Public Ensembl databases

July 5th, 2011

A quick reminder of the specifications to connect to the public Ensembl mySQL databases:

Database Server Port
Ensembl (v 24-47)
ensembldb.ensembl.org††
3306
Ensembl (v 48 and above)
ensembldb.ensembl.org 5306
Ensembl Mart martdb.ensembl.org 5316
Ensembl Genomes mysql.ebi.ac.uk 4157
Ensembl (curr. v) in US cloud useastdb.ensembl.org 5306

user = "anonymous"

pass = ""

mysql commandline for connection:

Code

mysql -uanonymous -hensembldb.ensembl.org -P5306

SQLite

June 3rd, 2011

Using the SQLite database Engine

SQLite is different (to MySQL) in a number of ways, the main one being that it is server-less and file-based. The other distinctive features are nicely listed here with pros and cons.

It's an ideal choice if you want to bundle a database with your application, as SQLite is small, platform independent and without any usage restrictions.

It can be accessed with the Perl DBI modules:

Code

my $dbh =
DBI->connect("dbi:SQLite:dbname=$db_file","","")
or die "Unable to connect: $DBI::errstr\n";

visually with the (free) Firefox plugin SQLite Manager or the (paid) application SQLite Maestro or on the command-line by calling:
sqlite db_file_name.db
Special sqlite commands are preceeded by a ".", e.g. to exit type ".exit".

The sql syntax is not identical but very similar. Converter tools are listed here, here are some stackoverflow notes about the topic.

Some compatibility notes: SQLite supports sub queries.
It does not support deletes on joined tables.

To make the output more readable you can:

Code

.header on
.separator \t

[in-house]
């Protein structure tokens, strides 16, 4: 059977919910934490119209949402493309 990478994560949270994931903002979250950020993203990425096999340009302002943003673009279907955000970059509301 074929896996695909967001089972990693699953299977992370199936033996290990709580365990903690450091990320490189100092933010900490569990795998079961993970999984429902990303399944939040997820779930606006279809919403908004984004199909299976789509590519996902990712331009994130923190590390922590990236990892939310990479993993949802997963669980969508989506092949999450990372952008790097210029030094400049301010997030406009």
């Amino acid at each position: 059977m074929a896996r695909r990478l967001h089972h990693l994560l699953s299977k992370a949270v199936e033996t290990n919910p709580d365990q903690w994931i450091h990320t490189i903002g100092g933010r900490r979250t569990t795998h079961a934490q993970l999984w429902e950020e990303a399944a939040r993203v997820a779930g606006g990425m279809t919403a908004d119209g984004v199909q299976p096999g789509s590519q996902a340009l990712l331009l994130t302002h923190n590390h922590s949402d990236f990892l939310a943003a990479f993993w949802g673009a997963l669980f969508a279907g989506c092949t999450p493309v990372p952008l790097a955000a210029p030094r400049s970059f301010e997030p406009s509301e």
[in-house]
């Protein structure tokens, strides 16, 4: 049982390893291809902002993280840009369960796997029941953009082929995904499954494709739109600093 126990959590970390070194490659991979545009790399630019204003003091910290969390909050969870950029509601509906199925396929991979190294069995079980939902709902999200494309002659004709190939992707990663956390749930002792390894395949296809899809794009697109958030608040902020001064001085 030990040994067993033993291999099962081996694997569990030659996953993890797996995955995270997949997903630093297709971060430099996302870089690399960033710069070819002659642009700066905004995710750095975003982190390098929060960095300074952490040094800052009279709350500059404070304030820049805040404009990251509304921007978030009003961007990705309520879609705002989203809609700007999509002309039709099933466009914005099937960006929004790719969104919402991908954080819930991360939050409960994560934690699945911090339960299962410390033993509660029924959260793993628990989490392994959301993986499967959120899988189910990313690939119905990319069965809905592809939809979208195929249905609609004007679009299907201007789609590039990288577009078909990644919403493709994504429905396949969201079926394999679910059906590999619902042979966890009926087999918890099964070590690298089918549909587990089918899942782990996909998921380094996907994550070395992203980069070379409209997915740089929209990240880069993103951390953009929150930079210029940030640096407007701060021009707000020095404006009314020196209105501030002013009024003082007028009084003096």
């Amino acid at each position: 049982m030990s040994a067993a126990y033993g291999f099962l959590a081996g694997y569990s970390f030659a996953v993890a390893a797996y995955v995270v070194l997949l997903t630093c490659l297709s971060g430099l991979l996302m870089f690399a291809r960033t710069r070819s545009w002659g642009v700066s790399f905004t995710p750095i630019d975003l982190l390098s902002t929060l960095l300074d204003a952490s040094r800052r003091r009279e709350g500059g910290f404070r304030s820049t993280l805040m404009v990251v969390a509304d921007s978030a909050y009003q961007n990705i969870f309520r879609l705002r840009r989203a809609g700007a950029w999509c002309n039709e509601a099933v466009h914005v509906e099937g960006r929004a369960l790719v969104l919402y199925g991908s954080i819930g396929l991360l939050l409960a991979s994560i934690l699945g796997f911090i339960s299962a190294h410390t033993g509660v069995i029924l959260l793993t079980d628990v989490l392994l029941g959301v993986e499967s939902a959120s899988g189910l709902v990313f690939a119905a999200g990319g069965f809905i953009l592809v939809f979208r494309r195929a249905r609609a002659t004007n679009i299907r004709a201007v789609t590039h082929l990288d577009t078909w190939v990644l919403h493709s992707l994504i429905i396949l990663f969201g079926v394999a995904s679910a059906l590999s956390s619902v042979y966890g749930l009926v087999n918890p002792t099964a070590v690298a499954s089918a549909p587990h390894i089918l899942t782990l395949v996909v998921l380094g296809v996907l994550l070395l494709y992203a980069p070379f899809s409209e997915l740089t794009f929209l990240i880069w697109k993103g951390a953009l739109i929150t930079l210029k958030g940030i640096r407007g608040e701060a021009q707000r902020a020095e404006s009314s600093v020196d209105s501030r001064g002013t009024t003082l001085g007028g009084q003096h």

To inspect the structure of a database you can use the following commands.
1. list table names:

Code

.tables  #or
.tables table_na%  # "like" pattern matching

2. show the create statement:

Code

.schema table_name  #or
.schema table_na%   #or
SELECT sql FROM sqlite_master WHERE name = 'table_name';

To export all data from a database into files seperated by table you can use the "export table" function in the SQLite Manager, or use the command line if you have many tables:
1. create a file with all table names in your database. (get the name as mentioned above.)
2. Then call sqlite with each to export the data:

Code

cat tables.txt | awk '{print ".mode csv\n.output "$1".txt\nselect * from "$1";"} | sqlite dbname.db

Alternative export formats are column, html, insert, line, list, tabs, tcl

Import of these text files can be done with

Code

.import file.txt table_name

The separator for export and import need to be the same, otherwise you will get errors like

data.txt line 1: expected 10 columns of data but found 1

If there are linebreaks in the data fields, the parsing of the import will break in a similiar way. Try to set the separator to

\t

and not specify

.mode csv

for the export.

Here are some very useful FAQs.

Command line options in Windows

May 20th, 2011

Missing the lovely Unix command-line tools when working on MS Windows machines, I've been trying a few options to speed up everyday tasks like easy file processing:

  • Cygwin as a Unix emulation. Works fine most of time, but you can feel that it's an alien in the windows environment unless you configure it extensively: the old problem of different line break encodings, the different way to map/list directories.
  • PowerShell. A useful alternative to the windows command window with a window split into command and output screen and an extended command set.
  • UnxUtils. A collection of all those unix tools I missed wrapped up to be usable by the windows command line (grep, ls, head, awk...). Nice!

    Remember to add "UnxUtils\usr\local\wbin" to your PATH.

Using dbVar

May 12th, 2011